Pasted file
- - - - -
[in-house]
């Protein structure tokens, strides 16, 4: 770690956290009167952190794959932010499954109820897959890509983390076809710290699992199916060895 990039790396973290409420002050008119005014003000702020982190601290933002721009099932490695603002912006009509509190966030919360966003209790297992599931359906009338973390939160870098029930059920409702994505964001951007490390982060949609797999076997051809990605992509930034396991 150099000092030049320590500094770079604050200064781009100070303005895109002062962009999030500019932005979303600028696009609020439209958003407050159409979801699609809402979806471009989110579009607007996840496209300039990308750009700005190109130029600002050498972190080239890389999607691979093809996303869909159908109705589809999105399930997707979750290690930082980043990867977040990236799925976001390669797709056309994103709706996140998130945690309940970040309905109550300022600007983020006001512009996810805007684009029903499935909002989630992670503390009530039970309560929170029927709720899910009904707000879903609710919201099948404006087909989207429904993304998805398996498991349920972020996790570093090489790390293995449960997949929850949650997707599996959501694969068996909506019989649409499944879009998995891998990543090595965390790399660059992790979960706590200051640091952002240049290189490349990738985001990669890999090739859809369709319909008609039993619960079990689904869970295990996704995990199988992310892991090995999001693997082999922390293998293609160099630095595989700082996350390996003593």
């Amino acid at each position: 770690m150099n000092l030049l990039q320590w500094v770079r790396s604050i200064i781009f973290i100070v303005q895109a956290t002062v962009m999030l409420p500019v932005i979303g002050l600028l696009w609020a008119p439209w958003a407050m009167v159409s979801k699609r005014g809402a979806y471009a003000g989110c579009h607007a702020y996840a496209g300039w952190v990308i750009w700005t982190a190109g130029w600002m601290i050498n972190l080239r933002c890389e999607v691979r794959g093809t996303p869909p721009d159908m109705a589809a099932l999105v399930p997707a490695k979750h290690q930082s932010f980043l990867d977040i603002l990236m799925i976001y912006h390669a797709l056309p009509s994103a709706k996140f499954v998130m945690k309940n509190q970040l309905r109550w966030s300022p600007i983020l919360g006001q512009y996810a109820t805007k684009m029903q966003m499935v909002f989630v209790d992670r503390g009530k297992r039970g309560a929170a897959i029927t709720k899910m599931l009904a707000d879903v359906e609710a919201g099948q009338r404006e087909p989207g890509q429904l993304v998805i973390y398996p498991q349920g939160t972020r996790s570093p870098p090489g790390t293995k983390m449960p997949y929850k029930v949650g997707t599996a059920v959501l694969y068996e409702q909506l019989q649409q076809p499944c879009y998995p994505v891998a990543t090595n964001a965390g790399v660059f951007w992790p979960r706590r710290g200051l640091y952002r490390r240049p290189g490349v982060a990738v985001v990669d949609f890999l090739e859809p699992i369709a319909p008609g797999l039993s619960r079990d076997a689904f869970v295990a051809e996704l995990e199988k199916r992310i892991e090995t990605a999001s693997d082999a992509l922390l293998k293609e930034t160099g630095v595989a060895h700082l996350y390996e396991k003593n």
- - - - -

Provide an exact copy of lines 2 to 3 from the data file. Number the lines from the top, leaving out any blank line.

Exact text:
């Protein structure tokens, strides 16, 4: 770690956290009167952190794959932010499954109820897959890509983390076809710290699992199916060895 990039790396973290409420002050008119005014003000702020982190601290933002721009099932490695603002912006009509509190966030919360966003209790297992599931359906009338973390939160870098029930059920409702994505964001951007490390982060949609797999076997051809990605992509930034396991 150099000092030049320590500094770079604050200064781009100070303005895109002062962009999030500019932005979303600028696009609020439209958003407050159409979801699609809402979806471009989110579009607007996840496209300039990308750009700005190109130029600002050498972190080239890389999607691979093809996303869909159908109705589809999105399930997707979750290690930082980043990867977040990236799925976001390669797709056309994103709706996140998130945690309940970040309905109550300022600007983020006001512009996810805007684009029903499935909002989630992670503390009530039970309560929170029927709720899910009904707000879903609710919201099948404006087909989207429904993304998805398996498991349920972020996790570093090489790390293995449960997949929850949650997707599996959501694969068996909506019989649409499944879009998995891998990543090595965390790399660059992790979960706590200051640091952002240049290189490349990738985001990669890999090739859809369709319909008609039993619960079990689904869970295990996704995990199988992310892991090995999001693997082999922390293998293609160099630095595989700082996350390996003593």
């Amino acid at each position: 770690m150099n000092l030049l990039q320590w500094v770079r790396s604050i200064i781009f973290i100070v303005q895109a956290t002062v962009m999030l409420p500019v932005i979303g002050l600028l696009w609020a008119p439209w958003a407050m009167v159409s979801k699609r005014g809402a979806y471009a003000g989110c579009h607007a702020y996840a496209g300039w952190v990308i750009w700005t982190a190109g130029w600002m601290i050498n972190l080239r933002c890389e999607v691979r794959g093809t996303p869909p721009d159908m109705a589809a099932l999105v399930p997707a490695k979750h290690q930082s932010f980043l990867d977040i603002l990236m799925i976001y912006h390669a797709l056309p009509s994103a709706k996140f499954v998130m945690k309940n509190q970040l309905r109550w966030s300022p600007i983020l919360g006001q512009y996810a109820t805007k684009m029903q966003m499935v909002f989630v209790d992670r503390g009530k297992r039970g309560a929170a897959i029927t709720k899910m599931l009904a707000d879903v359906e609710a919201g099948q009338r404006e087909p989207g890509q429904l993304v998805i973390y398996p498991q349920g939160t972020r996790s570093p870098p090489g790390t293995k983390m449960p997949y929850k029930v949650g997707t599996a059920v959501l694969y068996e409702q909506l019989q649409q076809p499944c879009y998995p994505v891998a990543t090595n964001a965390g790399v660059f951007w992790p979960r706590r710290g200051l640091y952002r490390r240049p290189g490349v982060a990738v985001v990669d949609f890999l090739e859809p699992i369709a319909p008609g797999l039993s619960r079990d076997a689904f869970v295990a051809e996704l995990e199988k199916r992310i892991e090995t990605a999001s693997d082999a992509l922390l293998k293609e930034t160099g630095v595989a060895h700082l996350y390996e396991k003593n």